She met a French-Canadian philosopher, Peter Maurin, and was influenced to become a member of the Catholic Faith. Together they founded the Catholic Worker movement in the 1930’s. Their main task was to feed the hungry and homeless people living in the streets of New York City during the depression. At a time when she needed help the most, she asked for help wherever she could get it, and even the Church tried to silence her. She was relentless, and worked harder to care for the poorest of the poor.
She was accused of being a communist during the 1950’s. She was involved in the Civil Rights Movement in the 1960’s. She protested for peace during the Viet Nam Conflict. She was imprisoned for non-violent civil disobedience.
We go to Mass, we hear the Gospel proclaimed, we receive the Body of Christ in the Sacrament of the Eucharist and all the graces that come with it. But if we are here because of what we are getting we are here for the wrong reason. If we are Catholic because we want to get into heaven, then our Catholic faith is, at best, being used minimally.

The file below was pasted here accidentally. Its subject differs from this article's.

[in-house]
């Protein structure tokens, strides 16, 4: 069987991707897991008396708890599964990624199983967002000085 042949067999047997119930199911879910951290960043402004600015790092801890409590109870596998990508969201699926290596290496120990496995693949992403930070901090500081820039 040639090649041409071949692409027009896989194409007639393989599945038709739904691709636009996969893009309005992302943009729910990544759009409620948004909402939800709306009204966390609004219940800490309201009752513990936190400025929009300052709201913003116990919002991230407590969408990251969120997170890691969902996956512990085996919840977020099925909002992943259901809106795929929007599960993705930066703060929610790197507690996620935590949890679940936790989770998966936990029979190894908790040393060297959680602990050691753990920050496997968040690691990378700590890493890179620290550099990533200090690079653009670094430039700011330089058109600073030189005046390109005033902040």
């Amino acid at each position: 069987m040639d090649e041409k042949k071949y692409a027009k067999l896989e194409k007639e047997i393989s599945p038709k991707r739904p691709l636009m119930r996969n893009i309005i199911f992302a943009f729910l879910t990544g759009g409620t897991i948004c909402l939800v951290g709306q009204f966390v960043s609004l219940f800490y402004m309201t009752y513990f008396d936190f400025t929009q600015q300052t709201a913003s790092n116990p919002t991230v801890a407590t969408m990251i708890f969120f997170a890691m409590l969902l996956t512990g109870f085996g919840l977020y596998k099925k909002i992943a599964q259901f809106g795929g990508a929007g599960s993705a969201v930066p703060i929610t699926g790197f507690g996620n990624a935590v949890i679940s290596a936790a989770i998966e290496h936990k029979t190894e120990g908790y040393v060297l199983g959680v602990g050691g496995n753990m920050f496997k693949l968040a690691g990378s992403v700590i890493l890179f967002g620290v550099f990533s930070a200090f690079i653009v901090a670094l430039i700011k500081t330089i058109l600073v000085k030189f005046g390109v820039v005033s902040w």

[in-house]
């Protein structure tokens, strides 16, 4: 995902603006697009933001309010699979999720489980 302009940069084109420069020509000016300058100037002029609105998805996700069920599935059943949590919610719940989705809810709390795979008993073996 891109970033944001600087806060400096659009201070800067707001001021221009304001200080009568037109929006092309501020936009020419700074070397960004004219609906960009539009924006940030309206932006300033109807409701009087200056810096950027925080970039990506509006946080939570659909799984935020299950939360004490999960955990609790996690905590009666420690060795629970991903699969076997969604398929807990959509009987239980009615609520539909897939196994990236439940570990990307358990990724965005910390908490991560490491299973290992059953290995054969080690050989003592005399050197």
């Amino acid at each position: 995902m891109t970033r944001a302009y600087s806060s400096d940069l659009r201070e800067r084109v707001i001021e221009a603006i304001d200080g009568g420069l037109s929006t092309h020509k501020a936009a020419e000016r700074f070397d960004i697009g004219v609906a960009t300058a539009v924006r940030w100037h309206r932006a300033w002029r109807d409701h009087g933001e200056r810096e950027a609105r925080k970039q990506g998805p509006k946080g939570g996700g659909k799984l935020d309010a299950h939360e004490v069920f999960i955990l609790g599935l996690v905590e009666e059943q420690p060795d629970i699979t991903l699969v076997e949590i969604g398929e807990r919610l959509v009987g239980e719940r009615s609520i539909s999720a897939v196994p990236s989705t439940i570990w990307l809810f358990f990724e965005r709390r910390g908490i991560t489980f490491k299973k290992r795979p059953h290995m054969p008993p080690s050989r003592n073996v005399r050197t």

Our being nourished by the Eucharist does not just strengthen us for the journey to righteousness, holiness, Catholic piety and the hope of a heavenly reward. We are fed so that we can feed others. We are nourished so that we can have the strength to give testimony – to proclaim the gospel to world that is dying of starvation. When we are fed with the Body of Christ, we are given the nourishment we need to entertain angels.